Preventing Burnout: Job Crafting

Burnout is more than exhaustion. In addition to becoming tired, people lose their enthusiasm for their work. They want more distance from the expectations, obligations, and demands of worklife. A bit of distance is a useful part of constructive relationships with work, but it can be overdone. Then, people become cynical about their work. They lose hope in their future and doubt the significance of what they can contribute. They distance themselves from their work psychologically by reducing their attention and emotional involvement. They distance themselves physically by more frequent absences and by actively seeking other employment.

Job crafting avoids this form of disengagement by emphasizing the more enjoyable parts of a job while de-emphasizing the tedium. As described by Maria Tims and Arnold Bakker, job crafting occurs when employees take an active role in changing the balance of demands and resources in their jobs. They shift their focus to areas that are better suited not only to their skills but also to their values,

A core assumption of job crafting is that employees fail to exploit fully the latitude they have in shaping their jobs. They assume that the parameters of their jobs are more rigid than they actually are. Instead, jobs have some degree of flexibility. Job descriptions often include a complex range of specific activities with only general guidelines of the relative amount of time employees must devote to each element. Further, jobs often have more demands than employees can possibly fulfill in the course of their work day. Something has to give. From a job crafting perspective, employees choose to emphasize the fulfilling parts of their work.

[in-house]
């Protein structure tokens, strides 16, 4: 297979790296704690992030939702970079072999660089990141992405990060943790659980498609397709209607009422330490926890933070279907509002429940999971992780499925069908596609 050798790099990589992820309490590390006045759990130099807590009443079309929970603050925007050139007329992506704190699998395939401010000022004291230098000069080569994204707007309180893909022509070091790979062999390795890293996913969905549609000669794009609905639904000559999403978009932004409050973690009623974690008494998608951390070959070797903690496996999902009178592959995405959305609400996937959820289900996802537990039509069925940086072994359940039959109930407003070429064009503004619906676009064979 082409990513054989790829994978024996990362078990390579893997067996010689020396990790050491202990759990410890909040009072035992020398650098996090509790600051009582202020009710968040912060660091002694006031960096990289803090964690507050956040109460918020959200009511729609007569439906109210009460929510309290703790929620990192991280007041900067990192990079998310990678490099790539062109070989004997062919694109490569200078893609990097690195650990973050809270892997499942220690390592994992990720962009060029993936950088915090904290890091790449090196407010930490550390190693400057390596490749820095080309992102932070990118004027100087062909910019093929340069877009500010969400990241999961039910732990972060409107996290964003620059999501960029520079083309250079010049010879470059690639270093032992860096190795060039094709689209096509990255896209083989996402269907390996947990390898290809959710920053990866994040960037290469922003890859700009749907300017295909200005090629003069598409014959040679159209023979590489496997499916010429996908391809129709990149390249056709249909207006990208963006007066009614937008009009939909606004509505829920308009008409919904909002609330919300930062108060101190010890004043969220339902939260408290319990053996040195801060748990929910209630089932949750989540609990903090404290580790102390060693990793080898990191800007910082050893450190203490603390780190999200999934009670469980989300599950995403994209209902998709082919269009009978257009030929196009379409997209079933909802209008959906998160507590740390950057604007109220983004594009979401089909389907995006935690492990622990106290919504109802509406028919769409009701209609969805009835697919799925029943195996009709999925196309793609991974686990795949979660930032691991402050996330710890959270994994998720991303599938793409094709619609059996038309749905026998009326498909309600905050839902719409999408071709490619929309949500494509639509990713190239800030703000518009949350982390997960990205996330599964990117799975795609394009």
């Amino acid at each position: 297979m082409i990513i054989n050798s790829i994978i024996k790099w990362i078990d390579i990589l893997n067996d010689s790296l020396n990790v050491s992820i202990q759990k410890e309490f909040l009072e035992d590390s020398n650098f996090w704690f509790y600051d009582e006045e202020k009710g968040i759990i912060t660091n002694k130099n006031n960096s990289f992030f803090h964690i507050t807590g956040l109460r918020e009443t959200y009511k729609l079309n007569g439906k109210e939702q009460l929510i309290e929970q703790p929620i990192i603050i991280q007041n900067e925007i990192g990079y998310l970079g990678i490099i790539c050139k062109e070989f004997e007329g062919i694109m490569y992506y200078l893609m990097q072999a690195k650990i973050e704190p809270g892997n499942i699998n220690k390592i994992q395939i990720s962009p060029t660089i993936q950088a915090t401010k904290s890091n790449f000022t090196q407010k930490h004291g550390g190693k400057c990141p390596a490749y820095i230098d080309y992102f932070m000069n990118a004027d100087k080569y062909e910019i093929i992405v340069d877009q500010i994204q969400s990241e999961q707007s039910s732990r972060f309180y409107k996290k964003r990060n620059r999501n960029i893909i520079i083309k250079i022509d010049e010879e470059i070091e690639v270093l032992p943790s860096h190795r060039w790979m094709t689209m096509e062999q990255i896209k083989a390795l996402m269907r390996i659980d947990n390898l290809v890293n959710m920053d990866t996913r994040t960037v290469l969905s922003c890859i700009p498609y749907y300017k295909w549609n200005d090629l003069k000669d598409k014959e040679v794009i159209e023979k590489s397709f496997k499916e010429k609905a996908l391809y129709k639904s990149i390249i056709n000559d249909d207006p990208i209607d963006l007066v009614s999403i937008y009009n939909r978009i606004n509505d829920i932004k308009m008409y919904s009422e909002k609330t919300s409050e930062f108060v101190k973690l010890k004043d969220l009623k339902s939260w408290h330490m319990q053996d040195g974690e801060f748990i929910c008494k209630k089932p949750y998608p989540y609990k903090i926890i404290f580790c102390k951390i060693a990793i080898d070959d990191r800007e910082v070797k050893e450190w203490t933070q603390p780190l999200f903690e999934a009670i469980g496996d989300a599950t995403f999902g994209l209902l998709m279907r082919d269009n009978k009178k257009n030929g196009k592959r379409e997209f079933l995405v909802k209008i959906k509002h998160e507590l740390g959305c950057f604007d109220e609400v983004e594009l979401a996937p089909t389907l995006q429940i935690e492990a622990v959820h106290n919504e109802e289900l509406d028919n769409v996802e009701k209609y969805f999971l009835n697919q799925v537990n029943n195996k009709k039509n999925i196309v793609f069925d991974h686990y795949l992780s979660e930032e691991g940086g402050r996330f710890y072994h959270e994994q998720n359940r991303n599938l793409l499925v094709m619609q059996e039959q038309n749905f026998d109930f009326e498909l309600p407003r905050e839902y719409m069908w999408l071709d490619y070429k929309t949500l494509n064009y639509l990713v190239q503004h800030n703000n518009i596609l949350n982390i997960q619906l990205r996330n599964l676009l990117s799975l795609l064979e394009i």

One potential downside of job crafting is that one individual’s job crafting can increase the work demands on other members of the team. This kind of imbalance can prompt resentment and pressures to revert to the previous way of working. Team level job crafting can avoid this pitfall. Employees consider how to rebalance their work patterns to find a better mix between tedium and fulfilling activities.

What To Do

    • Make a List. What are the high return and low return activities within your job? Focus on legitimate parts of your job. Give each element a rating on a 1 (low return) to 10 (high return). How many minutes do you devote to each activity on a normal day?

    • Make an Objective. Identify one high return element that you want to increase and one low return that you want to decrease.

    • Make a Strategy. Lay out a specific plan for shifting a bit of your work time towards the high return activity.

    • Implement that Strategy.

    • Assess. So, how is it going? The first thing to track is the time: are you devoting more time to the high return activity? The second thing to track is how do you feel about your work.


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